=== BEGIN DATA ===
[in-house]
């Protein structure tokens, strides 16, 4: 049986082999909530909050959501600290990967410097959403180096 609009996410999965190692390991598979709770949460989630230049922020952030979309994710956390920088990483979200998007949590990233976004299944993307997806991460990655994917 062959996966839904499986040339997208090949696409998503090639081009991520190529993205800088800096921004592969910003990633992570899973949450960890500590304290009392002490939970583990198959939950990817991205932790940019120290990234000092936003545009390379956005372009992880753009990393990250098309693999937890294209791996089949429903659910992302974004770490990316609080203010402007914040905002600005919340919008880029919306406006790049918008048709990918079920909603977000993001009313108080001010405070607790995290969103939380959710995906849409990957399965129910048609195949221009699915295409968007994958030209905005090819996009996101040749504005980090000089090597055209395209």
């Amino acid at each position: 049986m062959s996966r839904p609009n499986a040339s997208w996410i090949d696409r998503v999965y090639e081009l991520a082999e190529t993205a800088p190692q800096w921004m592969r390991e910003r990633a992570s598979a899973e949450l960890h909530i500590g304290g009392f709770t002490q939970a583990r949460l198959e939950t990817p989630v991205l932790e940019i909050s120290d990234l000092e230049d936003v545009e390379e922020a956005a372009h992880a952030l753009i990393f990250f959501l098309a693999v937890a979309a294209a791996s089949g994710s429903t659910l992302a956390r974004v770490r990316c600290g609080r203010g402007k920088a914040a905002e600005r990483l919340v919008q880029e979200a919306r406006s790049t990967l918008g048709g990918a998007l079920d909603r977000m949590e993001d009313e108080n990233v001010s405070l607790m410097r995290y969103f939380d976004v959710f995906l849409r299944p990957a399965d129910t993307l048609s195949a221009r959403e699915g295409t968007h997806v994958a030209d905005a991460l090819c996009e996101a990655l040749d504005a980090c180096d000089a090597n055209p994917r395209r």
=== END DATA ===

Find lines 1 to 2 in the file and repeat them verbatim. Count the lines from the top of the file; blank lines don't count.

[in-house]
């Protein structure tokens, strides 16, 4: 049986082999909530909050959501600290990967410097959403180096 609009996410999965190692390991598979709770949460989630230049922020952030979309994710956390920088990483979200998007949590990233976004299944993307997806991460990655994917 062959996966839904499986040339997208090949696409998503090639081009991520190529993205800088800096921004592969910003990633992570899973949450960890500590304290009392002490939970583990198959939950990817991205932790940019120290990234000092936003545009390379956005372009992880753009990393990250098309693999937890294209791996089949429903659910992302974004770490990316609080203010402007914040905002600005919340919008880029919306406006790049918008048709990918079920909603977000993001009313108080001010405070607790995290969103939380959710995906849409990957399965129910048609195949221009699915295409968007994958030209905005090819996009996101040749504005980090000089090597055209395209």